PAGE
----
How to toot your HR horn without appearing to brag

Here’s the perception: HR professionals are often too busy and lack the business savvy to effectively self-promote their successes to bosses.  

But HR people who advance to executive levels know their value, and they make time to communicate it. The key, according to HR consultants: Diplomatically self–promote—no matter how busy you get—without the crassness and fanfare that alienates others.    

Use the following seven guidelines to self-promote without boastfulness:

1. Define your HR “value proposition.” Determine the quality of service you can provide managers, executives and employees. Take this step for each major area of HR services—people, processes, pay and promotion.

2. Communicate your value and successes. Find a way to briefly and logically work your accomplishments into HR-related communications. Focus on email, the website and company materials related to topics such as workplace culture, performance management, career development, company growth, benefits and pay.

3. Praise others publicly. If you’ve led a successful HR project, send an email thanking those who helped while pointing out the results of the success—and cc your boss on the email. This allows you to illustrate what a good manager you are by giving credit to others, plus helps you improve the morale of the people you’ve just commended.

4. Sincerely share credit with your HR team. Self-promotion isn’t about grabbing the spotlight. Highlighting team successes demonstrates grace while subtly reminding superiors of your success.

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5. Refine your “elevator pitch.” When asked, describe your job to co-workers by stating the value you bring to the company instead of simply citing job title and duties. Example: “I’m head of HR and I help managers get the best performance from their staffs.”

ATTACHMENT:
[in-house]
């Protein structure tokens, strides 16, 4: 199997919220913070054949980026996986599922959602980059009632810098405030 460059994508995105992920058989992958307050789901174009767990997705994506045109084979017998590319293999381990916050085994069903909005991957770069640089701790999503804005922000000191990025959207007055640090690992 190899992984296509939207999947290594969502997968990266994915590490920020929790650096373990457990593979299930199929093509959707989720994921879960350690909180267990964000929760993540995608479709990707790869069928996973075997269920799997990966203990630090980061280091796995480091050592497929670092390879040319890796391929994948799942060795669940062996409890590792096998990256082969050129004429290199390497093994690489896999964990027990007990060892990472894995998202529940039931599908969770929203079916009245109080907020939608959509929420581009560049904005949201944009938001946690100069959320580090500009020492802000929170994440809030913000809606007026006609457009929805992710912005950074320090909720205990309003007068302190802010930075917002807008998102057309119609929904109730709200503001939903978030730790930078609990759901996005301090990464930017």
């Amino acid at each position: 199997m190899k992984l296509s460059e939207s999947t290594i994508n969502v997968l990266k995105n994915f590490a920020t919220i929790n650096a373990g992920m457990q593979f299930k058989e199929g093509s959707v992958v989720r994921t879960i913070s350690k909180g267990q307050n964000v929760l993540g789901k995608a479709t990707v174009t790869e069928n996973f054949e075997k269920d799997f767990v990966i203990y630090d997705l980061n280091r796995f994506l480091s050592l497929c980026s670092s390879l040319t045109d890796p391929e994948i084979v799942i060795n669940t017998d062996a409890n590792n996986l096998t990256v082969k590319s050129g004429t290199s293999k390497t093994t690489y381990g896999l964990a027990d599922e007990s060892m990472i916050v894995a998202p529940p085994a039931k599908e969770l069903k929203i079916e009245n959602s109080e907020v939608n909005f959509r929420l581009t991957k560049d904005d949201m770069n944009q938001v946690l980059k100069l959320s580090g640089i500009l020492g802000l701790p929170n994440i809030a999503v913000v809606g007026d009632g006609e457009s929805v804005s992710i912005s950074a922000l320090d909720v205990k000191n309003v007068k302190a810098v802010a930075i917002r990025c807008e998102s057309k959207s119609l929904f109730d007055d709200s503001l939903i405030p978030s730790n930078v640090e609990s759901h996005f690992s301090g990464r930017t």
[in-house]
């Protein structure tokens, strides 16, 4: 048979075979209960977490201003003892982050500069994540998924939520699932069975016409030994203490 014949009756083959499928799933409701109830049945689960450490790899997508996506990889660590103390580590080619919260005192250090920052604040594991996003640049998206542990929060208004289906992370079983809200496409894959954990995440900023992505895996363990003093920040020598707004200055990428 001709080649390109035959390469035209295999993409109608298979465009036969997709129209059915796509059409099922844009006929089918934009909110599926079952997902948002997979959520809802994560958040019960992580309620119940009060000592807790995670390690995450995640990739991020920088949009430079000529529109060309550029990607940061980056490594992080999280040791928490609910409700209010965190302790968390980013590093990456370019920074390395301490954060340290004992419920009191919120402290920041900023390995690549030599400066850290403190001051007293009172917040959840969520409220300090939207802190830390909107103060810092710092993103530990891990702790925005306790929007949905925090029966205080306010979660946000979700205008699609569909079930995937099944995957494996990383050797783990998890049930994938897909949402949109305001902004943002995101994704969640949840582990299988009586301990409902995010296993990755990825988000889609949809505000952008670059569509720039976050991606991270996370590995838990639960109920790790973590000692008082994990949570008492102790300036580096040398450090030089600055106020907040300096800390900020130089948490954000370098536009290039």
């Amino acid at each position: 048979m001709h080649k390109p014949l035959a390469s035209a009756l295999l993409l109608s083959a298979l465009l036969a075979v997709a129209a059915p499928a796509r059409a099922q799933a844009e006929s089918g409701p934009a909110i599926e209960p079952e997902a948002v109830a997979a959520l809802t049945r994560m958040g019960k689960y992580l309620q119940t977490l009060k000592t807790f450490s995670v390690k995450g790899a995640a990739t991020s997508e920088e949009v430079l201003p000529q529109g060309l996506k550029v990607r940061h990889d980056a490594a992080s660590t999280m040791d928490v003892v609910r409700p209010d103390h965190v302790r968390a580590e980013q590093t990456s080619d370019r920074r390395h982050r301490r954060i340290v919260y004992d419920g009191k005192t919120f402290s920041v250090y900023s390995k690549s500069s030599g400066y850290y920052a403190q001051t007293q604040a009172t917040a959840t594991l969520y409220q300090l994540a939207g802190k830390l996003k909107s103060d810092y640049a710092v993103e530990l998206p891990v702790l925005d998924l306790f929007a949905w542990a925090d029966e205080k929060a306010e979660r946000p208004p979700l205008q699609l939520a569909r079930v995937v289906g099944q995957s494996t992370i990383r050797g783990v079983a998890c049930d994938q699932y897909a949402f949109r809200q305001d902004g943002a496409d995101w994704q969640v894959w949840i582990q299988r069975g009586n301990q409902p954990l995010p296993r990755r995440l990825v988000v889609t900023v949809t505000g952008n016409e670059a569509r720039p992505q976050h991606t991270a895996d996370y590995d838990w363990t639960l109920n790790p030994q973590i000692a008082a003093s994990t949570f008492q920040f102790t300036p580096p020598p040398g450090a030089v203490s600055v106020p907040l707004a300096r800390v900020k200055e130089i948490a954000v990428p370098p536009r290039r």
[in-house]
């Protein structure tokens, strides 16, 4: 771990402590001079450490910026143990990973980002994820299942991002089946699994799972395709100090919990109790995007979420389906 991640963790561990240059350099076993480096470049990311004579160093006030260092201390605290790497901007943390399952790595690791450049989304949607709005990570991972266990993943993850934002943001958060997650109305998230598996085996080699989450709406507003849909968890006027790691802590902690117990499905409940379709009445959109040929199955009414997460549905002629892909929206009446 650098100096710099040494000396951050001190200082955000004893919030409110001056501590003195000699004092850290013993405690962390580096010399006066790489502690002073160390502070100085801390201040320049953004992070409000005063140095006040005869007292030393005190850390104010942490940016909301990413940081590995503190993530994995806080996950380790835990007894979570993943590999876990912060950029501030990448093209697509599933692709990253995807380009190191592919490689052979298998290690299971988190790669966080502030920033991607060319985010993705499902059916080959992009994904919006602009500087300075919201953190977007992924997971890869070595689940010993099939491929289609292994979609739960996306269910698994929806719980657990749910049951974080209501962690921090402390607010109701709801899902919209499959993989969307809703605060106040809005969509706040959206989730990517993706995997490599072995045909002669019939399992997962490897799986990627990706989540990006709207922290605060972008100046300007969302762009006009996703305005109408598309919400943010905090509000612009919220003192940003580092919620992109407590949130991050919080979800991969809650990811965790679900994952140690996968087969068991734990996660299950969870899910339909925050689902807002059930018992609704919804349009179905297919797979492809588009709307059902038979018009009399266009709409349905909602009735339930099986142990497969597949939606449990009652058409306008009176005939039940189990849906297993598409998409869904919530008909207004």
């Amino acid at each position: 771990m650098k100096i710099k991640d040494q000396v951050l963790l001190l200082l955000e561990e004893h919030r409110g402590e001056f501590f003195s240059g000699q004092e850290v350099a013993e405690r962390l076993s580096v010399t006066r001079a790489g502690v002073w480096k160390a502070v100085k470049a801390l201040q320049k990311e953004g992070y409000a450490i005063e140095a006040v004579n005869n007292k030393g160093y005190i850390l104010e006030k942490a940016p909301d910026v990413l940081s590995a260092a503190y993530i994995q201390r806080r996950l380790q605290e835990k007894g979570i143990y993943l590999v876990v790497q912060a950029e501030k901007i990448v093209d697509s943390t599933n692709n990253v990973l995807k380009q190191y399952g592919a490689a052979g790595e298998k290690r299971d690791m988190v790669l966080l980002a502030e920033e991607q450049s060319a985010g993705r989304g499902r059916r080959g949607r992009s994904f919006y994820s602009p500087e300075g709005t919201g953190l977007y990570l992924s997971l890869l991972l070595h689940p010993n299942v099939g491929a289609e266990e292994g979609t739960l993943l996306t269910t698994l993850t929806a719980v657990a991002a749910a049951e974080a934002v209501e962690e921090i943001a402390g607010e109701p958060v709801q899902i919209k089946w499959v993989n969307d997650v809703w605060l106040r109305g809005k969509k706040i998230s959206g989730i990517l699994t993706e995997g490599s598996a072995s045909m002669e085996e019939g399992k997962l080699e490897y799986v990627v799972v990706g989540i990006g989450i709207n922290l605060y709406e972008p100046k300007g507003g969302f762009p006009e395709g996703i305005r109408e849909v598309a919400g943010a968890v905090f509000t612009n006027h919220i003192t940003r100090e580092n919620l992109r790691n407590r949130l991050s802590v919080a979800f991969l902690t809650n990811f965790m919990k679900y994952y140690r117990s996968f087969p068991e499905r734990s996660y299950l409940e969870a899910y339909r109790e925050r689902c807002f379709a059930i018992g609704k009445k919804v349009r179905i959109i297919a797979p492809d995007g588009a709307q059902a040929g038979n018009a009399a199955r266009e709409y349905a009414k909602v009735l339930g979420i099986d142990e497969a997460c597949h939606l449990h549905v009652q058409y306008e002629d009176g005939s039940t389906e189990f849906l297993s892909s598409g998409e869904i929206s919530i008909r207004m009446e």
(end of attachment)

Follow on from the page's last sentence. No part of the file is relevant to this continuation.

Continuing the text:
When an executive asks how you are doing, briefly share a success. Example: “I’m great. By the way, we just finished a new report on HR ROI you’d be interested in. I’ll email you a copy.”  

6. Maintain a log of accomplishments. Refer to the log before meeting with bosses.    

7. Get published. Contribute articles to your company’s website or to online publications, newsletters and magazines. Write about successful HR services that directly or indirectly impact the organization’s employees, productivity and bottom line.

Remember: Self-promotion must be consistent and credible to be effective. Keep your antennae up for positive and negative reactions to your efforts.

Self-quiz: What makes you memorable … and marketable?

In her book, BRAG! The Art of Tooting Your Own Horn Without Blowing It, Peggy Klaus includes the “Take 12” questionnaire. It allows you to create what she calls your “Brag Bag,” a colorful collection of personal and professional information that you can use to create your bragologue—a brief, pithy, conversational monologue that talks about you (what you do, your accomplishments, etc). Bragologues can range from a 10-second “elevator pitch” to a one-minute introduction at a networking event to a client pitch.

Write down your answers to these questions:

1. What would you and others say are five of your personality pluses?

2. What are the ten most interesting things you have done or that have happened to you?

3. What do you do for a living and how did you end up doing it?

4. What do you like/love about your current job/career? 

5. How does your job/career use your skills and talents, and what projects are you working on right now that best showcase them?

6. What career successes are you most proud of having accomplished (from current position and past jobs)?

7. What new skills have you learned in the last year?

8. What obstacles have you overcome to get where you are today, both professionally and personally, and what essential lessons have you learned from some of your mistakes?

9. What training/education have you completed and what did you gain from those experiences?

10. What professional organizations are you associated with and in what ways member, board, treasurer, or the like?

11. How do you spend your time outside of work, including hobbies, interests, sports, family, and volunteer activities?

12. In what ways are you making a difference in people’s lives?